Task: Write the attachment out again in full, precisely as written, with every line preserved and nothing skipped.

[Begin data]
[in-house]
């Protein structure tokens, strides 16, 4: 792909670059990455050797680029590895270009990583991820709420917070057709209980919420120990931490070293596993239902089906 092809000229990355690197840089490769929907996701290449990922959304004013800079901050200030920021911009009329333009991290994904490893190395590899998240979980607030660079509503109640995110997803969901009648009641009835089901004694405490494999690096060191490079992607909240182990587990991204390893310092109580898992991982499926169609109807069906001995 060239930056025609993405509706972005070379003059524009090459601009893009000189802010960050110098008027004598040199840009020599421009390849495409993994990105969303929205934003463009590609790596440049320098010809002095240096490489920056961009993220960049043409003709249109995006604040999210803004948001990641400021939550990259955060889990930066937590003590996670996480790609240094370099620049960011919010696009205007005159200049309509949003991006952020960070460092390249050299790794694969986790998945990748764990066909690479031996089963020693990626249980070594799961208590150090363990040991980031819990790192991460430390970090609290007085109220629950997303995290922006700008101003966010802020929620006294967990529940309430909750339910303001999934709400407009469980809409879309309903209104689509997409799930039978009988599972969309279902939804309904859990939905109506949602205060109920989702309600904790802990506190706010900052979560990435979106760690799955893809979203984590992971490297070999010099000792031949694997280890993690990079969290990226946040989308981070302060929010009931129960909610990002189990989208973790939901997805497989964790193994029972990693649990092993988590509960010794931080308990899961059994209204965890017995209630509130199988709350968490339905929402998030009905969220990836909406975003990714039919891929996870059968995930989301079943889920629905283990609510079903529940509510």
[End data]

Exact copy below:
[in-house]
């Protein structure tokens, strides 16, 4: 792909670059990455050797680029590895270009990583991820709420917070057709209980919420120990931490070293596993239902089906 092809000229990355690197840089490769929907996701290449990922959304004013800079901050200030920021911009009329333009991290994904490893190395590899998240979980607030660079509503109640995110997803969901009648009641009835089901004694405490494999690096060191490079992607909240182990587990991204390893310092109580898992991982499926169609109807069906001995 060239930056025609993405509706972005070379003059524009090459601009893009000189802010960050110098008027004598040199840009020599421009390849495409993994990105969303929205934003463009590609790596440049320098010809002095240096490489920056961009993220960049043409003709249109995006604040999210803004948001990641400021939550990259955060889990930066937590003590996670996480790609240094370099620049960011919010696009205007005159200049309509949003991006952020960070460092390249050299790794694969986790998945990748764990066909690479031996089963020693990626249980070594799961208590150090363990040991980031819990790192991460430390970090609290007085109220629950997303995290922006700008101003966010802020929620006294967990529940309430909750339910303001999934709400407009469980809409879309309903209104689509997409799930039978009988599972969309279902939804309904859990939905109506949602205060109920989702309600904790802990506190706010900052979560990435979106760690799955893809979203984590992971490297070999010099000792031949694997280890993690990079969290990226946040989308981070302060929010009931129960909610990002189990989208973790939901997805497989964790193994029972990693649990092993988590509960010794931080308990899961059994209204965890017995209630509130199988709350968490339905929402998030009905969220990836909406975003990714039919891929996870059968995930989301079943889920629905283990609510079903529940509510």